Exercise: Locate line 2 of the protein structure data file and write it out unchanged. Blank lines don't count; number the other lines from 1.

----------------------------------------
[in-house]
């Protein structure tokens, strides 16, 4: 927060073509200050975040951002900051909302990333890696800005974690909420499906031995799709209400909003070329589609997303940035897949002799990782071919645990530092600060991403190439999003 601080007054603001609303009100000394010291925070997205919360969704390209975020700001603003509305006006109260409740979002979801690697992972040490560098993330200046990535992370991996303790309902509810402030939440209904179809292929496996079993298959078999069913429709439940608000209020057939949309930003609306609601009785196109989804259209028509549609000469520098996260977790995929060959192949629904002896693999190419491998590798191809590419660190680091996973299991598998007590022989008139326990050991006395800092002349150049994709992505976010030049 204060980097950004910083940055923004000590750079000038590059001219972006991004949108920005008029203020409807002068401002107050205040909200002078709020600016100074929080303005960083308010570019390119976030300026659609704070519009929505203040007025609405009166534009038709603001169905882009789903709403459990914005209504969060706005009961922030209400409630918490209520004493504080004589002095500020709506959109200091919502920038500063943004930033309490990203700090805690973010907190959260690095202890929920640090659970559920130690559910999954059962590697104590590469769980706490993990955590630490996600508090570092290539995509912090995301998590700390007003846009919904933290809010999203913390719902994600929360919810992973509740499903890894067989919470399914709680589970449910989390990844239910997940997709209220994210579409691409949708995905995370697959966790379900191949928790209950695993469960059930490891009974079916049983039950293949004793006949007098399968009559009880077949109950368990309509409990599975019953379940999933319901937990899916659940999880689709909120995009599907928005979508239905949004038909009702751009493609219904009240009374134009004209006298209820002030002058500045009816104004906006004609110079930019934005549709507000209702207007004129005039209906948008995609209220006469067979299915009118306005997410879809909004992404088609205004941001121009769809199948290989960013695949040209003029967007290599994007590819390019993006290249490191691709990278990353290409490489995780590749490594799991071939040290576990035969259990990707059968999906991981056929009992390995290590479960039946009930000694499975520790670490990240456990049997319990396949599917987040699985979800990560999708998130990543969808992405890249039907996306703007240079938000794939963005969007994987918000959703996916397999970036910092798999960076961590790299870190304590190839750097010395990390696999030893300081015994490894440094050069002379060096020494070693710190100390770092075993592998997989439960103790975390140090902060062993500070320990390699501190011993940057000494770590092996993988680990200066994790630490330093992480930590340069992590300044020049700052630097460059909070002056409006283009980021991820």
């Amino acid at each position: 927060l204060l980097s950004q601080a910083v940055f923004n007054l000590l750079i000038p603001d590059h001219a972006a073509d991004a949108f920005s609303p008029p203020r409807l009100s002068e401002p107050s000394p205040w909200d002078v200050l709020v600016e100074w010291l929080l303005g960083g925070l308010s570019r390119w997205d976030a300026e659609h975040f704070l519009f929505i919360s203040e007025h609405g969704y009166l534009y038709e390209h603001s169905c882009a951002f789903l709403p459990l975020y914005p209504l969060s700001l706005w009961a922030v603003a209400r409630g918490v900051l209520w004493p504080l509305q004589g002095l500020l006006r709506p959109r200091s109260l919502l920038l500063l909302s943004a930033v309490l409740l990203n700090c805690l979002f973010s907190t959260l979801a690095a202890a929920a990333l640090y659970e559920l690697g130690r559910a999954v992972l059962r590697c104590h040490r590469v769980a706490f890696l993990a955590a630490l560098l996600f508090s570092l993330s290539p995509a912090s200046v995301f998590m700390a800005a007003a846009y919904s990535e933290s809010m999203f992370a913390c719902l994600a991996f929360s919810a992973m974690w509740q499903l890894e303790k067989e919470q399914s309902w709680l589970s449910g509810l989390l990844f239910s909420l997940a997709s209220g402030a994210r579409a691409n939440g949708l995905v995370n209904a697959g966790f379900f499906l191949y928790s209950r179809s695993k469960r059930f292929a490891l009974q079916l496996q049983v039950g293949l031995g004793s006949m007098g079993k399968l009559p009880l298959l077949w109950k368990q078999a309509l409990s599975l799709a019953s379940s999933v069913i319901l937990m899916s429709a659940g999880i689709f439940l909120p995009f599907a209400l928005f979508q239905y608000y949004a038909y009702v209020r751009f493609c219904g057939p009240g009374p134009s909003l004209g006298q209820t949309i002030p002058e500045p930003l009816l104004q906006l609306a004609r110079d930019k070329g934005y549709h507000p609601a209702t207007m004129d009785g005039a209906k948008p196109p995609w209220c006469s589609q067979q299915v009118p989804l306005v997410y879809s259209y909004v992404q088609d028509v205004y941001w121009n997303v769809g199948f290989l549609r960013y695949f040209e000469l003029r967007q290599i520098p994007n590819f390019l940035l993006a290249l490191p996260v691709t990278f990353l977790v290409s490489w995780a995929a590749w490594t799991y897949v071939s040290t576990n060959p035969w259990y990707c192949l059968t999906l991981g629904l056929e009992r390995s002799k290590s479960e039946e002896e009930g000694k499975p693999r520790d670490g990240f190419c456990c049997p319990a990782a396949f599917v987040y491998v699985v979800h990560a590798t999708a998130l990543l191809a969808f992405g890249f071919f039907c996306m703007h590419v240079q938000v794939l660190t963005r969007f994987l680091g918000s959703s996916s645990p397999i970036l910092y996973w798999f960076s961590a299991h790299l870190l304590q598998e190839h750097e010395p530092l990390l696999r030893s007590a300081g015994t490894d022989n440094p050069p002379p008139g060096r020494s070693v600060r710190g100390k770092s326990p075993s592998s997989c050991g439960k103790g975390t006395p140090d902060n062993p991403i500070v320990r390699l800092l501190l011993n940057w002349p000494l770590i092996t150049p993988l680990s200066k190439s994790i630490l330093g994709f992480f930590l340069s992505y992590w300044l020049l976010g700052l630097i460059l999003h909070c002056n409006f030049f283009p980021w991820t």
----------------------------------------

């Protein structure tokens, strides 16, 4: 927060073509200050975040951002900051909302990333890696800005974690909420499906031995799709209400909003070329589609997303940035897949002799990782071919645990530092600060991403190439999003 601080007054603001609303009100000394010291925070997205919360969704390209975020700001603003509305006006109260409740979002979801690697992972040490560098993330200046990535992370991996303790309902509810402030939440209904179809292929496996079993298959078999069913429709439940608000209020057939949309930003609306609601009785196109989804259209028509549609000469520098996260977790995929060959192949629904002896693999190419491998590798191809590419660190680091996973299991598998007590022989008139326990050991006395800092002349150049994709992505976010030049 204060980097950004910083940055923004000590750079000038590059001219972006991004949108920005008029203020409807002068401002107050205040909200002078709020600016100074929080303005960083308010570019390119976030300026659609704070519009929505203040007025609405009166534009038709603001169905882009789903709403459990914005209504969060706005009961922030209400409630918490209520004493504080004589002095500020709506959109200091919502920038500063943004930033309490990203700090805690973010907190959260690095202890929920640090659970559920130690559910999954059962590697104590590469769980706490993990955590630490996600508090570092290539995509912090995301998590700390007003846009919904933290809010999203913390719902994600929360919810992973509740499903890894067989919470399914709680589970449910989390990844239910997940997709209220994210579409691409949708995905995370697959966790379900191949928790209950695993469960059930490891009974079916049983039950293949004793006949007098399968009559009880077949109950368990309509409990599975019953379940999933319901937990899916659940999880689709909120995009599907928005979508239905949004038909009702751009493609219904009240009374134009004209006298209820002030002058500045009816104004906006004609110079930019934005549709507000209702207007004129005039209906948008995609209220006469067979299915009118306005997410879809909004992404088609205004941001121009769809199948290989960013695949040209003029967007290599994007590819390019993006290249490191691709990278990353290409490489995780590749490594799991071939040290576990035969259990990707059968999906991981056929009992390995290590479960039946009930000694499975520790670490990240456990049997319990396949599917987040699985979800990560999708998130990543969808992405890249039907996306703007240079938000794939963005969007994987918000959703996916397999970036910092798999960076961590790299870190304590190839750097010395990390696999030893300081015994490894440094050069002379060096020494070693710190100390770092075993592998997989439960103790975390140090902060062993500070320990390699501190011993940057000494770590092996993988680990200066994790630490330093992480930590340069992590300044020049700052630097460059909070002056409006283009980021991820």